1.Work stuff (Feel free to skip) -- My company just submitted a grant proposal to USAID that would give us about $400,000 over two years, to scale up programming in Ghana. And since I’m currently the only one on the ground here, a lot of the legwork fell to me. Right now, we are only partnered with one Ghanaian CBO (Community Based Organization) but we are trying to expand to work with five new ones. SO I’ve been running around meeting with potential local partners, and helping to write out the 40 page proposal. But we finished (yay!), and turned it in on Dec 1. Just in time for World AIDS Day! (more on that below).
2. My apartment – I’m still in the same place for now, but I’ve been told that I’m now going to be moving in Dec. But we’ll see. Other updates: There was something wrong with my water tank for a while, so I just recently got running water again. I’ve also recently developed an increased problem with roaches. It’s starting to feel like that scene in Men in Black (squish ..“Oops, was that your Auntie? Then that means, this must be your Uncle”.. .squish “You know all of y’all look alike to me.”) which would explain why I keep having nightmares about mammoth alien insects. I will say, though, that whoever said it’s hard to kill a cockroach clearly didn’t try just chopping the damn thing in half with a butcher’s knife (hassann-chop!). Or maybe they just didn’t have my ninja speed…
3. Exploration! -- Because Accra is such a huge city, I started by exploring the “bubble” around my apartment, and since then have slowly been increasing the radius of this “bubble” each week. This week’s “bubble” happened to extend to Independence Square, and the National Museum.
Independence Square is pretty self-explanatory. Constructed under Ghana’s first President, Kwame Nkrumah, it commemorates the independence of Ghana, March 6, 1957 (the first country in Sub Saharan Africa to achieve independence!) The square is right by the ocean, and is used for gatherings/demonstrations/parades on many different holidays. You can see in the picture that there are a bunch of tents and things being taken down—the tents were put up for Tabaski, so that Muslims could gather and pray without being liquefied by the hot African sun.
The National Museum was constructed in 1960, and is mostly ethnographic exhibits of different cultural traditions in Ghana. It’s a little bit small and at the time, my friend and constituted half of the people there, but overall it was a pretty interesting visit. Some of the highlights—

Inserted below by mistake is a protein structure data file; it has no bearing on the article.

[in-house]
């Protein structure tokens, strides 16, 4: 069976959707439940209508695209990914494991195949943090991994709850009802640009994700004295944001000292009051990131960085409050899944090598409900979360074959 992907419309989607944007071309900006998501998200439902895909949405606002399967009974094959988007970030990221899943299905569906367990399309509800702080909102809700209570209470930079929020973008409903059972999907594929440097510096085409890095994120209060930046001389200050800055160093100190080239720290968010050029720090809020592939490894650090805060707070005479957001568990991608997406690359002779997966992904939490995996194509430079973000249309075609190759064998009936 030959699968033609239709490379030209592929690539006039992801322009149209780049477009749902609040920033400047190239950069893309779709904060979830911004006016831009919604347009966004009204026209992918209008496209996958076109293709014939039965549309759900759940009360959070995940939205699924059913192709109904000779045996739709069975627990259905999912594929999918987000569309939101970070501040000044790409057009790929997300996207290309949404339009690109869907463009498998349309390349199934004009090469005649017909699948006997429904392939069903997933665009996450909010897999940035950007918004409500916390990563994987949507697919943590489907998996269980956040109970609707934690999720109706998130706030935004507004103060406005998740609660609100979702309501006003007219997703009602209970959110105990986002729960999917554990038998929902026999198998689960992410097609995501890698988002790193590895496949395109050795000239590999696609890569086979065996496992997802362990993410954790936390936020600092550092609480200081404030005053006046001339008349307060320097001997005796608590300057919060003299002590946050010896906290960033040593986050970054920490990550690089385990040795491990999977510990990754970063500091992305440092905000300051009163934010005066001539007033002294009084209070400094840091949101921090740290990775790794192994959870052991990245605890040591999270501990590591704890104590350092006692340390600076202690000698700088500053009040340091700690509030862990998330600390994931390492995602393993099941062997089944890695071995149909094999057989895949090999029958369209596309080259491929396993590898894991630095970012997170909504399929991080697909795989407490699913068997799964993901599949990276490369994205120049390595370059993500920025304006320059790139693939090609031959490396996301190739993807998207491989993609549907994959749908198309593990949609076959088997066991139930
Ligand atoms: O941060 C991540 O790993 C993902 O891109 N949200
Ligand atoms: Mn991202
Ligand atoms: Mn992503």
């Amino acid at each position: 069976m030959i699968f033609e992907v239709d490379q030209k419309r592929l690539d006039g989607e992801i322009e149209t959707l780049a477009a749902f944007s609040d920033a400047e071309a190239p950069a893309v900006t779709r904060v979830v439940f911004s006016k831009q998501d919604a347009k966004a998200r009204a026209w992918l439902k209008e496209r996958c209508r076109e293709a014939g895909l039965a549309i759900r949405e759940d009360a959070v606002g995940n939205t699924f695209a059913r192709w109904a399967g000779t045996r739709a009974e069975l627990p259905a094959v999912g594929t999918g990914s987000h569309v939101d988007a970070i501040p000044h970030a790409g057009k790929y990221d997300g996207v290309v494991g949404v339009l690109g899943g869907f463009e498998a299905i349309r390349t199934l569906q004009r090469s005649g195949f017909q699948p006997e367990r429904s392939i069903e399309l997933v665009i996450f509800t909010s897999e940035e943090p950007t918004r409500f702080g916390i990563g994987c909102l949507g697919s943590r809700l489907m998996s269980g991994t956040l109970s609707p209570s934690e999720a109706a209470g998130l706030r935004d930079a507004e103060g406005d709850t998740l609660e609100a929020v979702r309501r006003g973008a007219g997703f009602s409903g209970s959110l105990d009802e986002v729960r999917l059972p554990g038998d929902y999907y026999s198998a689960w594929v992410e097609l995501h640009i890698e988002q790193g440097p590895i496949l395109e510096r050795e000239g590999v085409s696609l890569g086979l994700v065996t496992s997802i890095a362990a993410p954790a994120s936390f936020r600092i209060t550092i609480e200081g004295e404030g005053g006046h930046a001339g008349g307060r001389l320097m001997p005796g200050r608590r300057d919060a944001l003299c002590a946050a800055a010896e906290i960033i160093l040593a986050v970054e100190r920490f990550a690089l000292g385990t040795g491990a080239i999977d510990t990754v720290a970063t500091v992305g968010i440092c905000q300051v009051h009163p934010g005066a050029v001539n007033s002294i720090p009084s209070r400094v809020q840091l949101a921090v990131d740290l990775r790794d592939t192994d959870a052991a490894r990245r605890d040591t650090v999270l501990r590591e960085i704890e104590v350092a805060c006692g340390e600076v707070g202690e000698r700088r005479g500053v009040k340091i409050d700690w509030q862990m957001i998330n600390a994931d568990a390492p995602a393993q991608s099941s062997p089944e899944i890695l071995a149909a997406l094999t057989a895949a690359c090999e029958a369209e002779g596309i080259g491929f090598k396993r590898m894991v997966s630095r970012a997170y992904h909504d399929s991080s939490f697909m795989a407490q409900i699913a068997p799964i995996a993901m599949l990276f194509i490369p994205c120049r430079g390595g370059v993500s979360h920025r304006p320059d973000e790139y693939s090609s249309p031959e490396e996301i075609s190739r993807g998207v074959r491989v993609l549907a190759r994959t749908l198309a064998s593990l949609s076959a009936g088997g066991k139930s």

Snake charmers hold the snakes between their teeth in a contest to show who has more spiritual power and superiority. (This will probably be the subject of my next series of nightmares.)
These papier-mâché mannequins are showing a traditional dance of the Ewe people. The point of the dance is literally to look as ridiculous as possible. Also please notice the posterior on that woman. You could use that thing as a shelf. Or maybe even an umbrella.
They had a really cool exhibit on the evolution of African music, where you could listen to clips of everything from traditional chants to modern hip-hop. I think I’m jamming to some sweet Jazz in this picture…
This is a necklace made entirely out of human teeth. I don’t know what the reasoning behind it was, but you have to admit it’s pretty badass. Anyone want to venture a guess as to how many mouths it took to make this?
4. World AIDS Day – In celebration of World AIDS Day, my company organized a night of interactive theater for some of the communities that we work it. The theater performance was called “HIV Demystified,” and that’s about all I understood, because the whole thing was performed in Ga. I asked my coworker sitting next me, “What’s happening?” His answer, “It’s about HIV.” Great, that’s so helpful. Because HIV ISN’T in the title. (sidenote: It was actually about myths and stigma, but I didn't learn that until later).
Apparently it was funny, because everyone was laughing, but I had no idea what was going on. Which made it all the more awesome when they pulled me on stage (and let’s face it, as soon as I said interactive, you knew this was coming). But the fact that I had no clue what was going on only made the show all the more entertaining for the rest of the audience. Yelling at me in Ga is everyone’s favorite pastime around the office, as I think I mentioned in an earlier post.
Anyway, after the show, there was food and drinks, loud music and mingling. It was a fun evening. As the event was coming to a close, I happened to turn around and notice that a bunch of neighborhood kids had gathered behind us and were dancing to the music. It was pretty hilarious. The video is dark, but you get the idea. The entire event turned into one big dance party at the end anyway. No, I’m not joking. I have picture proof. Gotta love Africa!